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Boudin. Tasso. Andouille. Duck Pastrami. Head Cheese. If you're looking for a taste of impeccable housemade meats, in the Cajun tradition, this is the place to go. Get a charcuterie board, and bring some meat home to cook with.

Barbecue at The Joint

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Open since 2004, The Joint helped make Bywater a dining destination with their amazing brisket, pulled pork, ribs, chaurice and a laid-back vibe. It's New Orleans' barbecue at its best.

Pho Nam Bo Vien at Pho Tau Bay

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Try this meat-dream for lunch: Brisket and meatball pho, pork and shrimp spring rolls and a pate and pork banh mi.

Gene's Hot Sausage Po' Boy

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There can only be one hot sausage po' boy on the icons map, and due to its overwhelming popularity, that would be Gene's.

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A Lucky Dog

According to their website, the most Lucky Dogs a person has ever eaten at one time: an "Unidentified French Quarter policeman ate 32, Mardi Gras 1998." Oh, the horror.

Willie Mae's Fried Chicken

Widely regarded as the best fried chicken in the country. [Photo: Yelp/Susan H.]

Turtle Soup at Commander's Palace

The landmark Garden District restaurant practically wrote the book on turtle soup au sherry.

Tujague's Brisket

Also available in po' boy form, this French Quarter institution's delicious boiled brisket becomes icon level when the spicy remoulade is added.

Praline Bacon at Elizabeth's

One part bacon. One part praline. 100% amazing. [Photo: Yelp/Alex G.]

Burger at Port of Call

The burger is gigantic, gooey, obviously bad for you and best when paired with a baked potato and a Monsoon. [Photo: Yelp/Stephanie E. ]

Foie Gras 3 Ways at August

If you're a fan of foie gras, the three way will get you everytime. Especially impressive: the Baumkuchen, a variation on a layered German cake with foie pumped in between the layers.

Dooky Chase's Chicken Creole

Fried chicken. Chicken Creole. Pork chops. Gumbo. There's not a meat dish on the menu that isn't iconic at this Treme institution, actually. [Photo: Yelp/Nino M.]

Hot Tamale from Mamita's

Hot tamales are the street food of Nola's iconic meat dishes, and Mamita's relies on a recipe from over 90 years ago, that goes generations back to one of the original tamale-makers in New Orleans. $12/dozen. Find their schedule on Facebook.

Filet at Mr. John's Steakhouse

Considered by many to be New Orleans' finest steakhouse, here you'll find great cuts of meat, seasoned lightly and cooked to perfection in the restaurant's Montague broiler.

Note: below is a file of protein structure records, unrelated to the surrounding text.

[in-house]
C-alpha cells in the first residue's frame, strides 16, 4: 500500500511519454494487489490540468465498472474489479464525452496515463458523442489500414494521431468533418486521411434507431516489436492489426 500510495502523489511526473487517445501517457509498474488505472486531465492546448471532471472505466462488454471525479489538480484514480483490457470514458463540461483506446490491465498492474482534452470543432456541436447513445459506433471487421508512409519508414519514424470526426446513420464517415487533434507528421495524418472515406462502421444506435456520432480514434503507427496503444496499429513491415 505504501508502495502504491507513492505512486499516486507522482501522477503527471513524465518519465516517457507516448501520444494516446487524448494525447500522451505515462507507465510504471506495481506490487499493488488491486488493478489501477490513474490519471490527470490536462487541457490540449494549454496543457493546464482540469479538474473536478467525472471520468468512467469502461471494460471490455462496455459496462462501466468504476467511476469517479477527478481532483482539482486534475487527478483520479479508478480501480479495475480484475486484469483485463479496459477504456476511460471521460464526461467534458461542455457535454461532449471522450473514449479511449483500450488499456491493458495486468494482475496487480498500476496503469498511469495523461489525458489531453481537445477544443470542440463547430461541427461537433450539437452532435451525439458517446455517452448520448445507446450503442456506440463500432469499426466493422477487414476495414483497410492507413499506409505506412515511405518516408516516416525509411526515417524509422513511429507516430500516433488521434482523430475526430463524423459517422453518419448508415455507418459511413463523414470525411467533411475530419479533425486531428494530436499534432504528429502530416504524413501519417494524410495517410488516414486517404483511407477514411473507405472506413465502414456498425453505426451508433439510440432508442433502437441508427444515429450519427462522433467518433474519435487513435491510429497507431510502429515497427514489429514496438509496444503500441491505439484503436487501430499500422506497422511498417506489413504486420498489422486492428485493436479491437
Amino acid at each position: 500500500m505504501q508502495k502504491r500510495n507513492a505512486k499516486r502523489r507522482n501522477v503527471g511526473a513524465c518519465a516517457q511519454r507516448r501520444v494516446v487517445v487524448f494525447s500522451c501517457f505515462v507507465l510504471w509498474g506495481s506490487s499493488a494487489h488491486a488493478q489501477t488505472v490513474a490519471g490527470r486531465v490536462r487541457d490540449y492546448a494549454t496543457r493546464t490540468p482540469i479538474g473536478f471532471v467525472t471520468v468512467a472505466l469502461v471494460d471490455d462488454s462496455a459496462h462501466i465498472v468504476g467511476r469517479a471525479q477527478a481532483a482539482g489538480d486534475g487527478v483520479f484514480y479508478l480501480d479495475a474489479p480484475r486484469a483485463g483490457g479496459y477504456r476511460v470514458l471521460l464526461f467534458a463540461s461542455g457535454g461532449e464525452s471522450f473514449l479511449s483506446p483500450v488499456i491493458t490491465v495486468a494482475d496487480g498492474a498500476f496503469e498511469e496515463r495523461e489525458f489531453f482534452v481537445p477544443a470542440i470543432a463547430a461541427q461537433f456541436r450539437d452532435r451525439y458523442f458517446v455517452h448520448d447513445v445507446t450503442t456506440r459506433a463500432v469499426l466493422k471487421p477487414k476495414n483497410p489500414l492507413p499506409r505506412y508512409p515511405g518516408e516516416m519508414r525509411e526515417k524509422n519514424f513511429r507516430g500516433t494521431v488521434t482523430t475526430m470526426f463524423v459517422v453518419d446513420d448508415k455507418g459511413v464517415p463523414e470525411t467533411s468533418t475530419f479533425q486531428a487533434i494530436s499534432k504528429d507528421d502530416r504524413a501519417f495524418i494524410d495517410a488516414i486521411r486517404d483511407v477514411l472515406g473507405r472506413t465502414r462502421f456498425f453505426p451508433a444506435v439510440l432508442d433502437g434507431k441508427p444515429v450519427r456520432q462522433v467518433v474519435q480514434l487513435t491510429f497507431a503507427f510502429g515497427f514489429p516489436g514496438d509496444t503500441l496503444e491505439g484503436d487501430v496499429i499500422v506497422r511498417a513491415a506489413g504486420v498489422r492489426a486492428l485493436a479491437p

Gator Cheesecake at Jacques-Imo's

It's rich, unique, and a New Orleans' favorite. But don't forget about the fried chicken and Chicken Pontalba too, a dish that originated at Brennan's, named for the Baroness Micaela Pontalba.

Chicken Livers at Praline Connection

This soul food haunt serves up the best of meaty wonders, from chicken livers to a hefty pork chop and collards.

Muffuletta at Central Grocery

Italian meats at their finest, topped with olive salad and provolone. Best eaten on the river or French Market.

Coop's Taste Plate

This dish offers the best Coop's has to offer: fried chicken, meaty red beans and rabbit and sausage jambalaya.

Parasol's Roast Beef Po' Boy

Slow cooked roast beef in gravy. Best accompanied by a bottle of Amber.

Related Maps

Fried Rabbit/Grillades at Patois

When it comes to iconic meat dishes that encompass all that is amazing in Louisiana, chef Aaron Burgau and team do not disappoint. Brunch means Fried rabbits with biscuits and gravy and grillades and grits. Dinner is occupied with sweetbreads, pork chops, roasted duck, and more.

Cochon Butcher's Charcuterie

Boudin. Tasso. Andouille. Duck Pastrami. Head Cheese. If you're looking for a taste of impeccable housemade meats, in the Cajun tradition, this is the place to go. Get a charcuterie board, and bring some meat home to cook with.

Barbecue at The Joint

Open since 2004, The Joint helped make Bywater a dining destination with their amazing brisket, pulled pork, ribs, chaurice and a laid-back vibe. It's New Orleans' barbecue at its best.

Pho Nam Bo Vien at Pho Tau Bay

Try this meat-dream for lunch: Brisket and meatball pho, pork and shrimp spring rolls and a pate and pork banh mi.

Gene's Hot Sausage Po' Boy

There can only be one hot sausage po' boy on the icons map, and due to its overwhelming popularity, that would be Gene's.

Related Maps